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Pride and Prejudice
Jane Austen

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Volume III, Chapter V

"I have been thinking it over again, Elizabeth," said her uncle, as they drove from the town; "and really, upon serious consideration, I am much more inclined than I was to judge as your eldest sister does of the matter. It appears to me so very unlikely that any young man should form such a design against a girl who is by no means unprotected or friendless, and who was actually staying in his colonel's family, that I am strongly inclined to hope the best. Could he expect that her friends would not step forward? Could he expect to be noticed again by the regiment, after such an affront to Colonel Forster? His temptation is not adequate to the risk."

"Do you really think so?" cried Elizabeth, brightening up for a moment.

"Upon my word," said Mrs. Gardiner, "I begin to be of your uncle's opinion. It is really too great a violation of decency, honour, and interest, for him to be guilty of it. I cannot think so very ill of Wickham. Can you yourself, Lizzy, so wholly give him up, as to believe him capable of it?"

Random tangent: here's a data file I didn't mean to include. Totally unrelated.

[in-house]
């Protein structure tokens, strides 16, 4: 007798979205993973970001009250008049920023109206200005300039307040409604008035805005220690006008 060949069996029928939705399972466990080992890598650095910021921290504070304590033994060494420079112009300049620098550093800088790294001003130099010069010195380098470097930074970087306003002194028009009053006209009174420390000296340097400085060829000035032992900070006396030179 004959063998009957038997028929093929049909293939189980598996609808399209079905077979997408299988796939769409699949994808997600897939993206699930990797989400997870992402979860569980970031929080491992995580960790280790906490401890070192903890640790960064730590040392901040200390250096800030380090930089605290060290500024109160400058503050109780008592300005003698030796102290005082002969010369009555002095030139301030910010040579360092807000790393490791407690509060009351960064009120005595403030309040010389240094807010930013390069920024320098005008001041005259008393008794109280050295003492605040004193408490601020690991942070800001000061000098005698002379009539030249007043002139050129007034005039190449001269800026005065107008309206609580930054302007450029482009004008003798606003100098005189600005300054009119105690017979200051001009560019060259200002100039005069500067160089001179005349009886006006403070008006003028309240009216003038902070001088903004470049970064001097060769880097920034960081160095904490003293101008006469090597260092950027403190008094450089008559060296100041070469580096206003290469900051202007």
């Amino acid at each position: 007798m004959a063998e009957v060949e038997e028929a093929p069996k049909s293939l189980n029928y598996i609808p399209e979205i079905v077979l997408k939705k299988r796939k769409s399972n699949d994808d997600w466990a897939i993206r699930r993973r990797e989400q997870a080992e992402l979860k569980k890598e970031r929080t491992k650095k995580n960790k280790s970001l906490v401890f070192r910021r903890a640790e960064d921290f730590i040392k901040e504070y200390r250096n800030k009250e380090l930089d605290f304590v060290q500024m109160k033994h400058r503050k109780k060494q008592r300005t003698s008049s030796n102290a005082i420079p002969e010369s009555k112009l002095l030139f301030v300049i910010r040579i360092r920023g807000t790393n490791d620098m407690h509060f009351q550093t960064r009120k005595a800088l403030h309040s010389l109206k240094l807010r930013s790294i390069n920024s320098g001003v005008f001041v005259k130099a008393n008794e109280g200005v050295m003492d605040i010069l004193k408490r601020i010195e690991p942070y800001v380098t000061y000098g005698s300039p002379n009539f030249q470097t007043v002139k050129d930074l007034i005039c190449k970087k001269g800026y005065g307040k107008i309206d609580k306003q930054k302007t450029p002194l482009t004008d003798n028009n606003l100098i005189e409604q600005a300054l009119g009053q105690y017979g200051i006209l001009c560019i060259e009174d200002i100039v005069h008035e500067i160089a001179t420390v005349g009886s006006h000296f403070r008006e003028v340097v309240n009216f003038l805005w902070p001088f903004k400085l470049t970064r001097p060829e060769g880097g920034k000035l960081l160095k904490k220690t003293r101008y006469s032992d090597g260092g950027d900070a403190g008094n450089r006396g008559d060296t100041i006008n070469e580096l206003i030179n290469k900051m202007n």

"Not, perhaps, of neglecting his own interest; but of every other neglect I can believe him capable. If, indeed, it should be so! But I dare not hope it. Why should they not go on to Scotland, if that had been the case?"

"In the first place," replied Mr. Gardiner, "there is no absolute proof that they are not gone to Scotland."

"Oh! but their removing from the chaise into an hackney coach is such a presumption! And, besides, no traces of them were to be found on the Barnet road."
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